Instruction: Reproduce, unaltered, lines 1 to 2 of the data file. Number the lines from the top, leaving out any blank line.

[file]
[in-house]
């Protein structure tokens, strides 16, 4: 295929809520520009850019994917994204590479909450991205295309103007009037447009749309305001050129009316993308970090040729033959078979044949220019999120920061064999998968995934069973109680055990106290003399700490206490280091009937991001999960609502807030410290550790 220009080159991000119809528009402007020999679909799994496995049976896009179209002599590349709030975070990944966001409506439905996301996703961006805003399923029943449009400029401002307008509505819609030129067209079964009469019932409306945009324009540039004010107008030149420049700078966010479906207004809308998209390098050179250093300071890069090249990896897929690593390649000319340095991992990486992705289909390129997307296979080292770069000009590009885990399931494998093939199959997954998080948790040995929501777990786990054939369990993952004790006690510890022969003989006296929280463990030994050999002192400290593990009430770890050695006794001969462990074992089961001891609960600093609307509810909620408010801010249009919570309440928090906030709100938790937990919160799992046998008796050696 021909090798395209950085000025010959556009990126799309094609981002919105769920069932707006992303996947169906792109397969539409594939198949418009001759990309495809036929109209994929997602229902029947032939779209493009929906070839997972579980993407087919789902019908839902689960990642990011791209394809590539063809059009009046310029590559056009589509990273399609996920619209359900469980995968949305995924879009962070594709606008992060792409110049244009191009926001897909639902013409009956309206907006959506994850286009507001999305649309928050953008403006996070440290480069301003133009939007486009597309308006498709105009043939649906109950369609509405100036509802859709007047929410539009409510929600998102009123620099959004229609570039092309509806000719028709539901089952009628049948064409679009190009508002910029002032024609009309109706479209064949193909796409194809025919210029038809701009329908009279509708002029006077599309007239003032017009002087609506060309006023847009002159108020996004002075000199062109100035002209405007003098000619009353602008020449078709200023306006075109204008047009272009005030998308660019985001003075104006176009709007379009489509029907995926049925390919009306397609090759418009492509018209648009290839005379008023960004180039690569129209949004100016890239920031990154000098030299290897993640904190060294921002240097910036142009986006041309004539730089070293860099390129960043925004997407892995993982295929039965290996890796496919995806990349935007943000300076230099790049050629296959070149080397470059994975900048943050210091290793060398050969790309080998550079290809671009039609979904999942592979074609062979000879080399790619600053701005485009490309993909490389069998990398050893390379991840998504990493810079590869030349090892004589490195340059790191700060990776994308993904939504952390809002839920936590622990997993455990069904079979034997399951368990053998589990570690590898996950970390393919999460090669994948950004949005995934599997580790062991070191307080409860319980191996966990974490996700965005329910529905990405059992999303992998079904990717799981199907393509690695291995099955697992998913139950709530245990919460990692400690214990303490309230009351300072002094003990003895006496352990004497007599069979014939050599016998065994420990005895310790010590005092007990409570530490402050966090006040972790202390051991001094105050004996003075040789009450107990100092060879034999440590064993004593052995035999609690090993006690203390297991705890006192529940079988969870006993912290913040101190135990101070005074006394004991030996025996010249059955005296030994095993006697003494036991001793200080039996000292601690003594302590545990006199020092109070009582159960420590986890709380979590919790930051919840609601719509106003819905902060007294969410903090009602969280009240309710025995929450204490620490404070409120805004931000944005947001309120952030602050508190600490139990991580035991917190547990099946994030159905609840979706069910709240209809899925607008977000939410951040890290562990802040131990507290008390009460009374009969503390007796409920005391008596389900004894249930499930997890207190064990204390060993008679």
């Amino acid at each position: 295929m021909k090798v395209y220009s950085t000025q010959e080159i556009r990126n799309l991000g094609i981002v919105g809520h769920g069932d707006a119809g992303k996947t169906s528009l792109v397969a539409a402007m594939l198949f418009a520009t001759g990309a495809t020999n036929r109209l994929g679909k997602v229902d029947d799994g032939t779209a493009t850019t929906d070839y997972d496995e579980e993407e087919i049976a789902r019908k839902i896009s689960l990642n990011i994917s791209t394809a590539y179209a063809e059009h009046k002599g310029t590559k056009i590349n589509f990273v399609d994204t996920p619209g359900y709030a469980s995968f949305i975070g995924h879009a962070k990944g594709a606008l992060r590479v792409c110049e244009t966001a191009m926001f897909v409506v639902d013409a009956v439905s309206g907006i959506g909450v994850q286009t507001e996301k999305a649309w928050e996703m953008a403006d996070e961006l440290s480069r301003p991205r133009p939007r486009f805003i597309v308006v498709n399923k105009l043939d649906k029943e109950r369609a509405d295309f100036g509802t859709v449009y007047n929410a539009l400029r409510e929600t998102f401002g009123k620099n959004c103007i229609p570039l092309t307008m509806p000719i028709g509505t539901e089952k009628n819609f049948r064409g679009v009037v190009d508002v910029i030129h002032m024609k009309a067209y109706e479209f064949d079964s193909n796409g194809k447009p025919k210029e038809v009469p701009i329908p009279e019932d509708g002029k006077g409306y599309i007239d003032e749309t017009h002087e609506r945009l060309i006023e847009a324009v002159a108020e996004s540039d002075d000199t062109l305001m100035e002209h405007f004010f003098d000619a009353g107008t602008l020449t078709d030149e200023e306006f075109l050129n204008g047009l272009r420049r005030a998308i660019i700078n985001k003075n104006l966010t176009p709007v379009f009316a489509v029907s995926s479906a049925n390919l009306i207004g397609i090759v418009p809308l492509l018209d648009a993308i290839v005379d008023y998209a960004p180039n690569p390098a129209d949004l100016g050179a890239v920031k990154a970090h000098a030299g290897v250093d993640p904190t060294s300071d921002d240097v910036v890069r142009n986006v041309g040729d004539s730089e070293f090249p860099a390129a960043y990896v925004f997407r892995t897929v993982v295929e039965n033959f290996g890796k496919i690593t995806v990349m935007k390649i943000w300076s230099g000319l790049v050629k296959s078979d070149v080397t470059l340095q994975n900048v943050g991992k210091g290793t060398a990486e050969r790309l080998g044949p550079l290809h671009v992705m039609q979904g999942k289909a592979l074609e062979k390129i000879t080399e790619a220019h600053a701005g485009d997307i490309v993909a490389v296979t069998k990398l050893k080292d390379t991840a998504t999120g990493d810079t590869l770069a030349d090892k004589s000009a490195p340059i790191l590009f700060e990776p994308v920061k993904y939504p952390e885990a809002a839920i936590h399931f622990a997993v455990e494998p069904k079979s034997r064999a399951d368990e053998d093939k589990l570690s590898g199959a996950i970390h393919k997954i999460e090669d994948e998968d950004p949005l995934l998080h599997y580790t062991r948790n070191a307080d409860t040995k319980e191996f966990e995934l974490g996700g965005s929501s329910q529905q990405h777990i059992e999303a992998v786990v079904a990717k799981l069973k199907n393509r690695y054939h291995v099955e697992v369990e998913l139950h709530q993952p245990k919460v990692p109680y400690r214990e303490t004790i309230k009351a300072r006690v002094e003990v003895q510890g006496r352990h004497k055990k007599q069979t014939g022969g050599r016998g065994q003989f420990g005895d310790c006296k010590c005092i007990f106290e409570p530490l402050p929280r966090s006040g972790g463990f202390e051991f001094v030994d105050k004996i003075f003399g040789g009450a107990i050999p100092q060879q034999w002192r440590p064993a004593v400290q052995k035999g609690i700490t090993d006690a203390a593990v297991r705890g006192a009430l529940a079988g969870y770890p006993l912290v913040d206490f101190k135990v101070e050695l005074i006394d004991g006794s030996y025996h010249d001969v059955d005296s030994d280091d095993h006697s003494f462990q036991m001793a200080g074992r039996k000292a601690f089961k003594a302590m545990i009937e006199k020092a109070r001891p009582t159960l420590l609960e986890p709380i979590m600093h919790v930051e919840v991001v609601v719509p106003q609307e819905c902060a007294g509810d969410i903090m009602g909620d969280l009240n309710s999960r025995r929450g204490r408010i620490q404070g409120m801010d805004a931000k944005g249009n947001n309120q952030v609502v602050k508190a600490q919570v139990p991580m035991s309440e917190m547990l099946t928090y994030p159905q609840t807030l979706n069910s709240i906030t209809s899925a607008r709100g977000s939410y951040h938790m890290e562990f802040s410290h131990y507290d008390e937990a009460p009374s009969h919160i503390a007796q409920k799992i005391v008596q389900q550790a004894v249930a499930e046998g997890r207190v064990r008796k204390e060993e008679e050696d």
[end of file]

[in-house]
């Protein structure tokens, strides 16, 4: 295929809520520009850019994917994204590479909450991205295309103007009037447009749309305001050129009316993308970090040729033959078979044949220019999120920061064999998968995934069973109680055990106290003399700490206490280091009937991001999960609502807030410290550790 220009080159991000119809528009402007020999679909799994496995049976896009179209002599590349709030975070990944966001409506439905996301996703961006805003399923029943449009400029401002307008509505819609030129067209079964009469019932409306945009324009540039004010107008030149420049700078966010479906207004809308998209390098050179250093300071890069090249990896897929690593390649000319340095991992990486992705289909390129997307296979080292770069000009590009885990399931494998093939199959997954998080948790040995929501777990786990054939369990993952004790006690510890022969003989006296929280463990030994050999002192400290593990009430770890050695006794001969462990074992089961001891609960600093609307509810909620408010801010249009919570309440928090906030709100938790937990919160799992046998008796050696 021909090798395209950085000025010959556009990126799309094609981002919105769920069932707006992303996947169906792109397969539409594939198949418009001759990309495809036929109209994929997602229902029947032939779209493009929906070839997972579980993407087919789902019908839902689960990642990011791209394809590539063809059009009046310029590559056009589509990273399609996920619209359900469980995968949305995924879009962070594709606008992060792409110049244009191009926001897909639902013409009956309206907006959506994850286009507001999305649309928050953008403006996070440290480069301003133009939007486009597309308006498709105009043939649906109950369609509405100036509802859709007047929410539009409510929600998102009123620099959004229609570039092309509806000719028709539901089952009628049948064409679009190009508002910029002032024609009309109706479209064949193909796409194809025919210029038809701009329908009279509708002029006077599309007239003032017009002087609506060309006023847009002159108020996004002075000199062109100035002209405007003098000619009353602008020449078709200023306006075109204008047009272009005030998308660019985001003075104006176009709007379009489509029907995926049925390919009306397609090759418009492509018209648009290839005379008023960004180039690569129209949004100016890239920031990154000098030299290897993640904190060294921002240097910036142009986006041309004539730089070293860099390129960043925004997407892995993982295929039965290996890796496919995806990349935007943000300076230099790049050629296959070149080397470059994975900048943050210091290793060398050969790309080998550079290809671009039609979904999942592979074609062979000879080399790619600053701005485009490309993909490389069998990398050893390379991840998504990493810079590869030349090892004589490195340059790191700060990776994308993904939504952390809002839920936590622990997993455990069904079979034997399951368990053998589990570690590898996950970390393919999460090669994948950004949005995934599997580790062991070191307080409860319980191996966990974490996700965005329910529905990405059992999303992998079904990717799981199907393509690695291995099955697992998913139950709530245990919460990692400690214990303490309230009351300072002094003990003895006496352990004497007599069979014939050599016998065994420990005895310790010590005092007990409570530490402050966090006040972790202390051991001094105050004996003075040789009450107990100092060879034999440590064993004593052995035999609690090993006690203390297991705890006192529940079988969870006993912290913040101190135990101070005074006394004991030996025996010249059955005296030994095993006697003494036991001793200080039996000292601690003594302590545990006199020092109070009582159960420590986890709380979590919790930051919840609601719509106003819905902060007294969410903090009602969280009240309710025995929450204490620490404070409120805004931000944005947001309120952030602050508190600490139990991580035991917190547990099946994030159905609840979706069910709240209809899925607008977000939410951040890290562990802040131990507290008390009460009374009969503390007796409920005391008596389900004894249930499930997890207190064990204390060993008679």